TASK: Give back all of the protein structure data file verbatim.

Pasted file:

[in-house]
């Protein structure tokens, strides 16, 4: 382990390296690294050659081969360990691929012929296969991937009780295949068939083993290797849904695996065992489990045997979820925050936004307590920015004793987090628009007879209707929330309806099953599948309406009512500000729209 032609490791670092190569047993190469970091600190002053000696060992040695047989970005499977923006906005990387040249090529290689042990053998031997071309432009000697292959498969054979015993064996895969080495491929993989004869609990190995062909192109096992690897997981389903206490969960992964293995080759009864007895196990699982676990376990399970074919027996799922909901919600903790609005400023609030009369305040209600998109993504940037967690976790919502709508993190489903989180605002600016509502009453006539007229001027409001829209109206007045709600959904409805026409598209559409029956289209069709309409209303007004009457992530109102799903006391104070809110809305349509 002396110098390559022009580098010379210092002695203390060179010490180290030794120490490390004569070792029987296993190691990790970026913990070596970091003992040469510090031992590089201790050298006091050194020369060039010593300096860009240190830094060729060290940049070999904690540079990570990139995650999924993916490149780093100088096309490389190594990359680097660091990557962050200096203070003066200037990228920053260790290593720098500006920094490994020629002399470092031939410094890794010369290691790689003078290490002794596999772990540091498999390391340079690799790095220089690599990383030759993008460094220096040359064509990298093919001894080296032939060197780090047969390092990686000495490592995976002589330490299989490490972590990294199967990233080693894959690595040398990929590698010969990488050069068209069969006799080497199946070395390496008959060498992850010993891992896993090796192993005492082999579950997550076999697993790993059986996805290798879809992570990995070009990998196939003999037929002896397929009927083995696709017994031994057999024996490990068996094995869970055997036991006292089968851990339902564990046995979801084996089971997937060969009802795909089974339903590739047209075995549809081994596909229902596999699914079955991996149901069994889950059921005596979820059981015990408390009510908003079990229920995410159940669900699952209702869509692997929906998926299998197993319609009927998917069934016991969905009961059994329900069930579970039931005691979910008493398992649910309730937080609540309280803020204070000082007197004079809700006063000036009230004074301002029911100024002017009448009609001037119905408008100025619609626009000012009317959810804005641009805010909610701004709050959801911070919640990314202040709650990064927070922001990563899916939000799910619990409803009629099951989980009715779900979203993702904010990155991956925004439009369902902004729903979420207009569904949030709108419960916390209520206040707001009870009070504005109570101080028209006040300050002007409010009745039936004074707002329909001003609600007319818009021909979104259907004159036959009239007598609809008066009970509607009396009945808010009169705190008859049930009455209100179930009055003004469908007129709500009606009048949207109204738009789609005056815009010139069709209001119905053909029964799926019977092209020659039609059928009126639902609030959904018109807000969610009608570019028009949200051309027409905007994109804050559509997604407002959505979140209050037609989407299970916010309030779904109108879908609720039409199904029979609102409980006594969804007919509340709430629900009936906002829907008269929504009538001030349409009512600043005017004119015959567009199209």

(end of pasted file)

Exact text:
[in-house]
């Protein structure tokens, strides 16, 4: 382990390296690294050659081969360990691929012929296969991937009780295949068939083993290797849904695996065992489990045997979820925050936004307590920015004793987090628009007879209707929330309806099953599948309406009512500000729209 032609490791670092190569047993190469970091600190002053000696060992040695047989970005499977923006906005990387040249090529290689042990053998031997071309432009000697292959498969054979015993064996895969080495491929993989004869609990190995062909192109096992690897997981389903206490969960992964293995080759009864007895196990699982676990376990399970074919027996799922909901919600903790609005400023609030009369305040209600998109993504940037967690976790919502709508993190489903989180605002600016509502009453006539007229001027409001829209109206007045709600959904409805026409598209559409029956289209069709309409209303007004009457992530109102799903006391104070809110809305349509 002396110098390559022009580098010379210092002695203390060179010490180290030794120490490390004569070792029987296993190691990790970026913990070596970091003992040469510090031992590089201790050298006091050194020369060039010593300096860009240190830094060729060290940049070999904690540079990570990139995650999924993916490149780093100088096309490389190594990359680097660091990557962050200096203070003066200037990228920053260790290593720098500006920094490994020629002399470092031939410094890794010369290691790689003078290490002794596999772990540091498999390391340079690799790095220089690599990383030759993008460094220096040359064509990298093919001894080296032939060197780090047969390092990686000495490592995976002589330490299989490490972590990294199967990233080693894959690595040398990929590698010969990488050069068209069969006799080497199946070395390496008959060498992850010993891992896993090796192993005492082999579950997550076999697993790993059986996805290798879809992570990995070009990998196939003999037929002896397929009927083995696709017994031994057999024996490990068996094995869970055997036991006292089968851990339902564990046995979801084996089971997937060969009802795909089974339903590739047209075995549809081994596909229902596999699914079955991996149901069994889950059921005596979820059981015990408390009510908003079990229920995410159940669900699952209702869509692997929906998926299998197993319609009927998917069934016991969905009961059994329900069930579970039931005691979910008493398992649910309730937080609540309280803020204070000082007197004079809700006063000036009230004074301002029911100024002017009448009609001037119905408008100025619609626009000012009317959810804005641009805010909610701004709050959801911070919640990314202040709650990064927070922001990563899916939000799910619990409803009629099951989980009715779900979203993702904010990155991956925004439009369902902004729903979420207009569904949030709108419960916390209520206040707001009870009070504005109570101080028209006040300050002007409010009745039936004074707002329909001003609600007319818009021909979104259907004159036959009239007598609809008066009970509607009396009945808010009169705190008859049930009455209100179930009055003004469908007129709500009606009048949207109204738009789609005056815009010139069709209001119905053909029964799926019977092209020659039609059928009126639902609030959904018109807000969610009608570019028009949200051309027409905007994109804050559509997604407002959505979140209050037609989407299970916010309030779904109108879908609720039409199904029979609102409980006594969804007919509340709430629900009936906002829907008269929504009538001030349409009512600043005017004119015959567009199209």